REVIEW: Half Nelson [2006]

“One thing doesn’t make a man”

It’s the end of summer; time to dump all those films that wouldn’t hold up as summer blockbusters and gear up for award season. Lucky we have our trusty indie theatres, saving us from the boredom of sitting through paint-by-numbers fare, by offering more festival circuit darlings. This week sees the opening of the much-hailed Half Nelson. While most praise is bestowed upon star Ryan Gosling—justly so—this film is much more than one man. One man does not make a movie, and we are treated to one of the years best here. From the gritty, hand-held camerawork, emotion-wrought close-ups, nuanced acting, and realism to the stresses of life, every facet is utilized to the utmost effectiveness. Credit newcomers Ryan Fleck and his co-writer Anna Boden for crafting a beautiful story about humanity and the strong will for the survival of others overpowering any self-loathing one might weigh himself down with.

Gosling is truly a tour-de-force in terms of his multi-faceted character Dan Dunne. He is a man who has gone through the worst of his addition to crack, and been through rehab only to find that he still can’t handle life without the crutch. Dunne has decided to live for the moment and in doing so has to periodically wake up to the rest of his life passing him by. As Frank (a great performance from Anthony Mackie as a conflicted drug dealer) says at one point, baseheads don’t have friends. Gosling says his addiction is in his control, that the children ground him. Unfortunately he just doesn’t see how he pushes those he loves away at every turn. When his secret is revealed to one of his students, there is a revelation. Someone has come into his world that can help him, who knows his problem and can try and steer him back to life. This young girl, however, is on the brink of a downfall herself; seeing her mother work double shifts to stay afloat while being helped by the drug dealer who was the cause for her brother’s incarceration. Why not help out and make some fast cash?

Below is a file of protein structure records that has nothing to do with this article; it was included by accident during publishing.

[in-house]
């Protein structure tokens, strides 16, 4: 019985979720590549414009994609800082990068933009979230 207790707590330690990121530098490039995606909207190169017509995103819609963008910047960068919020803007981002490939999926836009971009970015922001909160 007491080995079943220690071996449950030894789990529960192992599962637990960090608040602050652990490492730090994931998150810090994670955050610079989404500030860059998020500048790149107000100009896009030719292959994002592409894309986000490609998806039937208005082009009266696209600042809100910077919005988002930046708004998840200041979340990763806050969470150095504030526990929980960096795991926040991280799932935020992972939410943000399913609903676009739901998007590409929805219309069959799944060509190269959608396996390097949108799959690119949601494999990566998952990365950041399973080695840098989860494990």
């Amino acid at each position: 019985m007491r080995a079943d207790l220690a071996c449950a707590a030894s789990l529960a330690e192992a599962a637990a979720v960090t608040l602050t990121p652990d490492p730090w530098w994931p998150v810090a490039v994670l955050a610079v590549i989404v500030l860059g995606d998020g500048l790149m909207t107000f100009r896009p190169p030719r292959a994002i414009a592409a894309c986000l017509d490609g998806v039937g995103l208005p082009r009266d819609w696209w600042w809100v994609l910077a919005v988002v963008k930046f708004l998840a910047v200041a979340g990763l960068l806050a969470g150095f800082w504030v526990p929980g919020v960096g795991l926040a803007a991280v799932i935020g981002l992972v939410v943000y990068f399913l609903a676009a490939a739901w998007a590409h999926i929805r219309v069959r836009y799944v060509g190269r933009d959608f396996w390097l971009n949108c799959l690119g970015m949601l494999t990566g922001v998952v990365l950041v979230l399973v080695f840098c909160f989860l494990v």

Shareeka Epps is the young girl who has discovered a kindred spirit in her teacher and coach. Her character Drey sees an intelligent individual, trying to make a difference in the world while also being tied to the underbelly of addiction. The two live parallel lives, both knowing the natural progression of the others’ circumstances and trying to stop that path for the other while slowly falling off the cliff themselves. Epps is amazingly real as Drey. She has all the emotions of a Middle Schooler bottled up inside, trying to survive without a older figure steadily in her life. Her innocence and purity, however, does come out when talking with Gosling, as does his. They can open their souls to each other and know they won’t be judged. This relationship is why it is so heartwrenching emotionally to watch the climax of the film, when we see that fate takes us to room 50 where all our demons are released.

Yes the performances are acted to perfection, but much credit needs to be given to the writers. Gosling and Epps are layered emotionally with careful attention to detail. The film is told in short snippets of life’s travels, and each moment peels back a layer that has been buried underneath thick skin. A thirteen-year-old girl should not have the immense weight which Drey has unleashed on herself. The journeys she takes with her teacher, her mother, her brother, and Frank show the world through her eyes, and the bleakness that is so close she doesn’t think she can avoid it. As far as Dunne goes, when we see his tries at a relationship culminate in his contempt for those who can’t follow his deep philosophical thinking, we see a man in crisis. He has been disillusioned at a young age, as seen in a nicely orchestrated dinner scene with his family. All his needs for equality are very close to heart. He won’t teach from a Civil Rights syllabus because that would be short-changing the subject. Dunne wants to bring about change in his students, he wants to show the competing pressures of opposites and make a difference in their lives, as he has not been able to do in his own. The human soul is a complicated force of nature in this way. It seems to never have a problem giving up on itself, as we are all sinners striving for good. However, to give up on those around us that we love cannot be done no matter how much we try. Tension can rise to a boil, but when you see those around you in peril you do your best to wake up and do what you can to help them strive for the better. One never knows the outcome; at any moment everything can once again fall apart. We do know that by trying there is always hope.

Half Nelson 9/10 | ★ ★ ★ ½

[1] Nathan Corbett star as Terrence and Ryan Gosling as Dan in ThinkFilms’, Half Nelson – 2006
[2] Frank (Anthony Mackie) and Drey (Shareeka Epps) in Half Nelson – 2006


One Thought to “REVIEW: Half Nelson [2006]”

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